Apple claims there is ‘no evidence’ that Mail app security flaws were exploited against users [Update]

Apple patched the flaws in the iOS 13.4.5 beta, but researchers say attackers have exploited the flaw in the wild

Apple logo on leather case

Update 24/04/2020 at 9:41am: Apple says it has found no evidence that the security vulnerabilities uncovered by ZecOps in the iOS Mail app were used against customers. Further, the company says that the issues, which were on both the iPhone and iPad versions of the app, are “insufficient” to bypass security protections on those devices. The full statement is available below:

“Apple takes all reports of security threats seriously. We have thoroughly investigated the researcher’s report and, based on the information provided, have concluded these issues do not pose an immediate risk to our users. The researcher identified three issues in Mail, but alone they are insufficient to bypass iPhone and iPad security protections, and we have found no evidence they were used against customers. These potential issues will be addressed in a software update soon. We value our collaboration with security researchers to help keep our users safe and will be crediting the researcher for their assistance.”

However, the company’s response directly contradicts the claims of security researchers from ZecOps (details in the original story below). ZecOps said it was confident the flaws were exploited in the wild. Additionally, the researchers detailed how they discovered the exploits in an interview with MotherboardThey found the exploits after looking into a series of suspicious crashes that happened on customers’ iPhones in the summer and fall of 2019. ZecOps claims the investigation into the crashes revealed unknown vulnerabilities in the Mail app.

Further, the targets included an executive at a Japanese telephone carrier, a “VIP” from Germany, managed security service providers in Saudi Arabia and Israel, employees of a North American Fortune 500 company and an executive from a Swiss company.

Apple isn’t the only company to question ZecOps’ claim that the flaws were exploited in the wild, however. Other researchers in the security community, including a researcher at Google’s Project Zero, questioned the claim.

In response to Apple’s statement, ZecOps said it found evidence attackers exploiting the flaw against “a few organizations.” Further, the company said it would share additional technical information once Apple released its software update to the public.

You can read the original report about the vulnerabilities below:

When the next version of iOS 13 drops, you’ll want to update right away. That’s because it will contain a patch for potentially serious security vulnerabilities inside Apple’s Mail default Mail app.

According to research from ZecOps, a small start-up based in San Francisco, California, the two vulnerabilities are ‘zero-day’ and one is a ‘zero-click’ vulnerability. For those unfamiliar with the terms, zero-day security flaws are those that exist in software or hardware and are unknown to manufacturers. Since zero-days for Apple’s locked-down ecosystem are hard to come by, these exploits can be worth millions of dollars.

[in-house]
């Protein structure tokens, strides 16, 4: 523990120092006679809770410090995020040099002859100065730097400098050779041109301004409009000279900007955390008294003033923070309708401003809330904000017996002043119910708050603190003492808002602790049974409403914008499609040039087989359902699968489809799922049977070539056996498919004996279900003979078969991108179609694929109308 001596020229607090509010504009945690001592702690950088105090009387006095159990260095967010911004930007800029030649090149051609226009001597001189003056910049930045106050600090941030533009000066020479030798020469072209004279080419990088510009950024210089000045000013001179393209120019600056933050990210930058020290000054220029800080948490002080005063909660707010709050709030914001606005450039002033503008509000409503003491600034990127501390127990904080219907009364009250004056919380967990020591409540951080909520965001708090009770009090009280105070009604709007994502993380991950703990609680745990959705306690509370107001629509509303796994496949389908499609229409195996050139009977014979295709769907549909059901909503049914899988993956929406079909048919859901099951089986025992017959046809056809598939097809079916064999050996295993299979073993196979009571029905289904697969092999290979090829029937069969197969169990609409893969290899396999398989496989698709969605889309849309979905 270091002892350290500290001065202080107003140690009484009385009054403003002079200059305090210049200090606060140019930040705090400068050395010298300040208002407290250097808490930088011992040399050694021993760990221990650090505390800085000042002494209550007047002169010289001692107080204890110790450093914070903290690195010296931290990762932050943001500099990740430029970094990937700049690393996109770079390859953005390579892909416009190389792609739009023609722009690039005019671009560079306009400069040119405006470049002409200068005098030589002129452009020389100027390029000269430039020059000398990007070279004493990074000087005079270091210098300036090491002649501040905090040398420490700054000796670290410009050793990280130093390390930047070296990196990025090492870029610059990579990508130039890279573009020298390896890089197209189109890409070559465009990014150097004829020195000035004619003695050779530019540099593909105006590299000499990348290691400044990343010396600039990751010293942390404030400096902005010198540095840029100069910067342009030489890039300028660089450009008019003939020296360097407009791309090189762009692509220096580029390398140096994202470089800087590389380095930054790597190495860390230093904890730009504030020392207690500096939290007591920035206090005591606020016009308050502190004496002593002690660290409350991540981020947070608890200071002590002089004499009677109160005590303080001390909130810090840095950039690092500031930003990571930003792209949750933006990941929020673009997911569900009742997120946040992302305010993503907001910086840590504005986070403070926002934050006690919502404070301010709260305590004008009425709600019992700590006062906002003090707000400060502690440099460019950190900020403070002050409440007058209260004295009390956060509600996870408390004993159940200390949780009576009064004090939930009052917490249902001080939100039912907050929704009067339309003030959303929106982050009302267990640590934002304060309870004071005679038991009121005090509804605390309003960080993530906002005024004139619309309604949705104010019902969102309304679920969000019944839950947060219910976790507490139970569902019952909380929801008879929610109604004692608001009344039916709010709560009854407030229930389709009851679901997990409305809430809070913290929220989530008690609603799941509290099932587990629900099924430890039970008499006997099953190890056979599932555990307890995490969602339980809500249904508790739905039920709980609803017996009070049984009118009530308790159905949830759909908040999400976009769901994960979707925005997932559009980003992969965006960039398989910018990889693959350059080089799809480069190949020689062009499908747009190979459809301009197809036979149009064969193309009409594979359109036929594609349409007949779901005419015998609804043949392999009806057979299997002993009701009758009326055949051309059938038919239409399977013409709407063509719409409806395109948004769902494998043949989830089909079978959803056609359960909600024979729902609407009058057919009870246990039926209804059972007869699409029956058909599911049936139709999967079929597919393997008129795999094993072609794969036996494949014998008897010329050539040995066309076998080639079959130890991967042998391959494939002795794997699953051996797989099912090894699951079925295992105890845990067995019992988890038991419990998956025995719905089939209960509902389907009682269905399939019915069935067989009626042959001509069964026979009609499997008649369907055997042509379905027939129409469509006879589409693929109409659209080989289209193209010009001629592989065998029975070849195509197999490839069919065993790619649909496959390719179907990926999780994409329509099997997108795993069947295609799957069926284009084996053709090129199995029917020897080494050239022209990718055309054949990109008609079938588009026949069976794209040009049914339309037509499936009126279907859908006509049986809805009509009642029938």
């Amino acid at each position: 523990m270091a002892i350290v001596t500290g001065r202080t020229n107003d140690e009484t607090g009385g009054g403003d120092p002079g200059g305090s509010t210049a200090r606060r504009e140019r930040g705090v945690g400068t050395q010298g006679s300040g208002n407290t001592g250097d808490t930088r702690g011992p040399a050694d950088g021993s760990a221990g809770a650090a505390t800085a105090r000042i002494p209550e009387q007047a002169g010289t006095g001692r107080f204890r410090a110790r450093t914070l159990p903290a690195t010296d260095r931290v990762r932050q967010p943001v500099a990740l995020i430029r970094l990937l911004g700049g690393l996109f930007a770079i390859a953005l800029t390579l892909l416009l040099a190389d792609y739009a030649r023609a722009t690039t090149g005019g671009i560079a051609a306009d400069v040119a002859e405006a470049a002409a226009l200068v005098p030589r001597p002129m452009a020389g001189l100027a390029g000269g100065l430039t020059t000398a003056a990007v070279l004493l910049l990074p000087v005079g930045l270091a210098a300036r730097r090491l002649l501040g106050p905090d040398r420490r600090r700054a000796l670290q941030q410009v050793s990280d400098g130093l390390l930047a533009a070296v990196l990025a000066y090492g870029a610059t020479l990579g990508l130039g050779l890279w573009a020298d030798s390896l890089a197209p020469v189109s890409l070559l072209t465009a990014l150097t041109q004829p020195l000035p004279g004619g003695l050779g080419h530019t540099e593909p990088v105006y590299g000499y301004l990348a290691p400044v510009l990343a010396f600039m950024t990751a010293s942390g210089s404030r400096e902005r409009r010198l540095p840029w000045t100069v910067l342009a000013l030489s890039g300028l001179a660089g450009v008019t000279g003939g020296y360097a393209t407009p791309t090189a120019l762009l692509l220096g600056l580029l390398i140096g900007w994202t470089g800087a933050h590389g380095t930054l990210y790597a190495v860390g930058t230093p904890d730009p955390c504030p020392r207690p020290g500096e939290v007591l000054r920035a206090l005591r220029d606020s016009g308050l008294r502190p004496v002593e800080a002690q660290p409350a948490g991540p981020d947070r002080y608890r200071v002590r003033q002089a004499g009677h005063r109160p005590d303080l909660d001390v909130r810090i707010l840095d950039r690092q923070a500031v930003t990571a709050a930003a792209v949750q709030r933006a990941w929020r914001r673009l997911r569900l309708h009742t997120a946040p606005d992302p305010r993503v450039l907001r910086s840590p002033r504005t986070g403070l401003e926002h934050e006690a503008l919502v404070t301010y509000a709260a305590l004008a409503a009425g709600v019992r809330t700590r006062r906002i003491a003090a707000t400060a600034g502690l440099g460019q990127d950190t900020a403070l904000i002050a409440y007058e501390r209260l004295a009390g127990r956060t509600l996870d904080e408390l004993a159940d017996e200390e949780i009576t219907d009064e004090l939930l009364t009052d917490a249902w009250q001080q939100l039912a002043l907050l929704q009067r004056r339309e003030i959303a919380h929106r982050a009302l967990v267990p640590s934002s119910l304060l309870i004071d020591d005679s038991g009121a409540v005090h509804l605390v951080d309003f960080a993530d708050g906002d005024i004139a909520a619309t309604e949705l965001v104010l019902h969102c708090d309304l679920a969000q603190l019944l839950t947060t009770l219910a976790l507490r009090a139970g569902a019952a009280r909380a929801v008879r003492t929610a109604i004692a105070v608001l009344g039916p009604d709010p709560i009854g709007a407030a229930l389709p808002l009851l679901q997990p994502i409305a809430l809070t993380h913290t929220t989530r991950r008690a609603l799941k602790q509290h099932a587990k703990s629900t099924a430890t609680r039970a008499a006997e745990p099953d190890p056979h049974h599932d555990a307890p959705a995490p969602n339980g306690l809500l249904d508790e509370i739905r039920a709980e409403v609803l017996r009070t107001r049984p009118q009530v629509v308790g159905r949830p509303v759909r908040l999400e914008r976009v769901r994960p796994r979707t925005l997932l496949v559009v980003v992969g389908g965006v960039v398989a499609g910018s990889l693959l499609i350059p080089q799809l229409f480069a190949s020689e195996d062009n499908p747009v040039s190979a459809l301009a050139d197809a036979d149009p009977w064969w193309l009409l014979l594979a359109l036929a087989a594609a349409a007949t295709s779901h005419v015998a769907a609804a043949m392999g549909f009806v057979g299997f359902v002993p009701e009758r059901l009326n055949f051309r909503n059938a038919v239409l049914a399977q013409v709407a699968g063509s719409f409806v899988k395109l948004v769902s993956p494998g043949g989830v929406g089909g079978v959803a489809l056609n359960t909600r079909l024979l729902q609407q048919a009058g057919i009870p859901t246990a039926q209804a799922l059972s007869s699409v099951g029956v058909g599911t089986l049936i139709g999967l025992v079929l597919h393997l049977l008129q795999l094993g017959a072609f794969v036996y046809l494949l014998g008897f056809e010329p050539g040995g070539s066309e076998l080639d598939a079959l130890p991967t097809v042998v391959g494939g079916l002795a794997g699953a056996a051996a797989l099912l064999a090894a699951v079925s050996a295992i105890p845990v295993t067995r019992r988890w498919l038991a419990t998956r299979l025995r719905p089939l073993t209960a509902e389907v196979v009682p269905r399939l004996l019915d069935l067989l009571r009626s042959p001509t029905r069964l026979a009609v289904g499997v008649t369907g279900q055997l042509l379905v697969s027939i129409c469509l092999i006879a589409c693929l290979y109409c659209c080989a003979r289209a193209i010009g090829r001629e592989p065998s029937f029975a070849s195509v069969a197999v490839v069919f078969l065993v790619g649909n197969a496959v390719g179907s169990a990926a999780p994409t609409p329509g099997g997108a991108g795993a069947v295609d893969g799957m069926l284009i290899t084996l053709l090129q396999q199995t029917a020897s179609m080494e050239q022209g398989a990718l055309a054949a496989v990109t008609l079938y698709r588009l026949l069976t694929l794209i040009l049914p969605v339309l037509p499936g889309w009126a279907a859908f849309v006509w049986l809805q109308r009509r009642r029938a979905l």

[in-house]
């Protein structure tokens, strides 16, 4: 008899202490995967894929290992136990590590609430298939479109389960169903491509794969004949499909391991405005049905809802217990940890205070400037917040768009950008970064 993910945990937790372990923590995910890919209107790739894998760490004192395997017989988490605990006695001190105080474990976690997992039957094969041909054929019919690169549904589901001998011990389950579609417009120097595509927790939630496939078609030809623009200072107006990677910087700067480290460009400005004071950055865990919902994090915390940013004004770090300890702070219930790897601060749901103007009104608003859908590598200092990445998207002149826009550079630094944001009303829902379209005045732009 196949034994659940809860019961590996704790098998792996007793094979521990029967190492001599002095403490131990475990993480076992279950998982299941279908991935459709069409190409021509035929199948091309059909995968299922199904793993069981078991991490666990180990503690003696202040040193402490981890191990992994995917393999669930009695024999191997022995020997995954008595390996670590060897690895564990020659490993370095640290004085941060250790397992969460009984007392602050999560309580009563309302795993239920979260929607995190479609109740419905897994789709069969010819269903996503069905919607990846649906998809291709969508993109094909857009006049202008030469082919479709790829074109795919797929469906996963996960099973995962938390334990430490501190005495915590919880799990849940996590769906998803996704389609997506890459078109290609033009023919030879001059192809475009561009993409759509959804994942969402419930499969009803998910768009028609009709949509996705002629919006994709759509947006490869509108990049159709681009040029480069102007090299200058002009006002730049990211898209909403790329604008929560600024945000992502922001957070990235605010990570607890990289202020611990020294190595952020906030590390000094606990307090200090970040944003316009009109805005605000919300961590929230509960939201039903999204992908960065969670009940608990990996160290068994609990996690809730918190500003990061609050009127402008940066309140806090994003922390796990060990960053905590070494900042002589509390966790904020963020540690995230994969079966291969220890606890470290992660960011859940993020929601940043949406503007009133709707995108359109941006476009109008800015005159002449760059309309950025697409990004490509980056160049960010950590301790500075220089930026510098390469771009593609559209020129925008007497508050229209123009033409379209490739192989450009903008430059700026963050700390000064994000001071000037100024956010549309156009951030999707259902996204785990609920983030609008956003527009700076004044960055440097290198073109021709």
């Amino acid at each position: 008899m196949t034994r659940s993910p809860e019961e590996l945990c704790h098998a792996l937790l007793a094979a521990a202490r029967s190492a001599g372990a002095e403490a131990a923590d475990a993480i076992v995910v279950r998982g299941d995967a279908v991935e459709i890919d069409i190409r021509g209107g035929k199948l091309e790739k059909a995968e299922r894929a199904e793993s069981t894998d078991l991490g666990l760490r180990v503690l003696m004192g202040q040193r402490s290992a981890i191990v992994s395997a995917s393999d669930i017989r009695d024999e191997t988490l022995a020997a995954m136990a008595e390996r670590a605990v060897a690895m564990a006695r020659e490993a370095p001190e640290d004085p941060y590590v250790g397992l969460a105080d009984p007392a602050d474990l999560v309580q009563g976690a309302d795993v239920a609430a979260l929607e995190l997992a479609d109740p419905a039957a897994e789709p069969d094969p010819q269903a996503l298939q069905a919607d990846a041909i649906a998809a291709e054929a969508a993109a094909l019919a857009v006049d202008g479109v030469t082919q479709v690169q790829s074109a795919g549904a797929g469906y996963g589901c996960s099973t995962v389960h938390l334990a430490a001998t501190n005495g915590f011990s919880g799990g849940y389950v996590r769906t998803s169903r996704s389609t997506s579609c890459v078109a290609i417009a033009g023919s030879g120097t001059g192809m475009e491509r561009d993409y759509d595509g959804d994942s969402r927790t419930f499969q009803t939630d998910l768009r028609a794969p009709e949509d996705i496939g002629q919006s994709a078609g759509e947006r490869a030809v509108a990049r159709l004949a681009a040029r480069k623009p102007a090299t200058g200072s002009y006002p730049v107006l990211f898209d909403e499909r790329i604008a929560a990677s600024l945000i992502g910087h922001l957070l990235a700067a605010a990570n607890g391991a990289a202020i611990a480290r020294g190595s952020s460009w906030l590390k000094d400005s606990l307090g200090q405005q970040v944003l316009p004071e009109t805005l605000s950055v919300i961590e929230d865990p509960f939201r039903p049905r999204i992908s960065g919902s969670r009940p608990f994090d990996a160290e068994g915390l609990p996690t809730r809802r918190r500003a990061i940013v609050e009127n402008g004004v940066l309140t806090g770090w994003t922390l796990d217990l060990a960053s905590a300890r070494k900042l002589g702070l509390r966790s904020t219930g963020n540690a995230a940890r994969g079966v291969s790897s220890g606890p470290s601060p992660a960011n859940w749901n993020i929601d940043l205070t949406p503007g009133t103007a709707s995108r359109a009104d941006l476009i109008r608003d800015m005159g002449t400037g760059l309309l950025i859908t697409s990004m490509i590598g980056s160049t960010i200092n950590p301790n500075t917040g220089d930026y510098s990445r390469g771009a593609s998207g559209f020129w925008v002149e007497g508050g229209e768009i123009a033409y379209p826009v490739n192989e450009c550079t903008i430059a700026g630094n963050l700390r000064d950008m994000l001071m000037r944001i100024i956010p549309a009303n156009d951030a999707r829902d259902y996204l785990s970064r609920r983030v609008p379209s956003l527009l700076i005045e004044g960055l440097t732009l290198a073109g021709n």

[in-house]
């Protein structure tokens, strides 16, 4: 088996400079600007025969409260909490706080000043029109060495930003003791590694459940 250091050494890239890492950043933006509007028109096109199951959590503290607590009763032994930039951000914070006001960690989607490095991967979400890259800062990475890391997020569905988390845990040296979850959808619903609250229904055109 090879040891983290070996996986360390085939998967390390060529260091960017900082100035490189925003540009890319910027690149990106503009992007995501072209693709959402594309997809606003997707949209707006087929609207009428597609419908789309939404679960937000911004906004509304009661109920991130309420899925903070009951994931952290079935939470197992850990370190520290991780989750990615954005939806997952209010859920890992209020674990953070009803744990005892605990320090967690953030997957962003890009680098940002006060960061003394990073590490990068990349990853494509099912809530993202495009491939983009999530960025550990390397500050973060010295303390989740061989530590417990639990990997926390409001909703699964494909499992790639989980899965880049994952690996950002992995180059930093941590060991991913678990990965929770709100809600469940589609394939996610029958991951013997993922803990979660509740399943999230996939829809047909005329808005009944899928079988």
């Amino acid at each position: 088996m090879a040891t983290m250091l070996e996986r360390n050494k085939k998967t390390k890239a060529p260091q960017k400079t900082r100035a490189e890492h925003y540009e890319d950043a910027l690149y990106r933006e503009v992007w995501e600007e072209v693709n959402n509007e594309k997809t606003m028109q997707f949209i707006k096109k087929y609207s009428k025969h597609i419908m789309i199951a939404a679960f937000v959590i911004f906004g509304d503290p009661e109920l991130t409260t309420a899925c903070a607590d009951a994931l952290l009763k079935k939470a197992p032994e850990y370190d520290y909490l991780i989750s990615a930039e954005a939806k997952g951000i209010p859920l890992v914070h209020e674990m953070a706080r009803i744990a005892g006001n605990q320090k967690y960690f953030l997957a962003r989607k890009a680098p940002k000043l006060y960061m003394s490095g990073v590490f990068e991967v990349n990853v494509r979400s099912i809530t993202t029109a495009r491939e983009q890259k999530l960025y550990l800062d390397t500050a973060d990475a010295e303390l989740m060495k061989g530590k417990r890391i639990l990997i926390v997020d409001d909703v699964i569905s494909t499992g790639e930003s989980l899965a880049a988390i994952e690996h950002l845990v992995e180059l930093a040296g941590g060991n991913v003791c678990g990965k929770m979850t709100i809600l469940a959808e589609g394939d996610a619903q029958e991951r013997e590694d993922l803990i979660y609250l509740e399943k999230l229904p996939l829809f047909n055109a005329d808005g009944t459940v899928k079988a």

Zero-click vulnerabilities, on the other hand, require no user interaction to utilize. In other words, an attacker that targets you with a zero-click flaw would not need you to do anything. No clicking on sketchy links or downloading files. ZecOps says the zero-click they discovered is especially dangerous because attackers can exploit it remotely. The startup notified Apple of its findings at the end of March.

A patch for the vulnerabilities is on the way

Both iOS 13 and the previous iOS 12 release are affected by the flaws. However, Apple has already patched the issue in the recent iOS 13.4.5 beta and it should roll out to the public soon. Currently, those on the latest iOS version are using iOS 13.4.1.

The exploits only work with the default iOS Mail app, which means that those using third-party apps like Gmail shouldn’t have to worry. It’s unclear if someone using a Gmail email address with the default Mail app would still be vulnerable. Attackers can exploit the flaw by sending an oversized email to a target. Again, the victim doesn’t have to interact with the email, only receive it for the attack to work. ZecOps notes that some email providers may block such an email.

If attackers successfully execute the exploit, iOS 13 users may experience a temporary slowdown of the Mail app but no other indication. iOS 12 users, on the other, may see the Mail app crash, but that would be the only indication. A follow-up attack can also remove the email from a victim’s device to cover attackers’ tracks.

Vulnerabilities were exploited in the wild, but not on a mass scale

Ultimately, it appears the flaws aren’t ‘polished’ attacks and are more like a cyber smash-and-grab. In an in-depth report from Motherboard about the vulnerabilities, experts told the publication that sophisticated spy agencies would likely deem this kind of exploit too risky for use on a high-value target.

That said, ZecOps believes the flaws were actively exploited in the wild, but not on a mass scale. Instead, attackers chose specific targets to use the exploits on. However, if you believe you were targetted by the attack, deleting the default Mail app from your iPhone could help.

Further, the vulnerabilities could resurface debate over whether Apple is doing enough to secure the iPhone platform. Some believe Apple should make changes to iOS that would allow security researchers more access and improve their ability to detect and stop security flaws. And while Apple has done more in recent months to help security researchers, it continues to keep iOS under a tight lock.

Source: ZecOps, Motherboard Via: 9to5Mac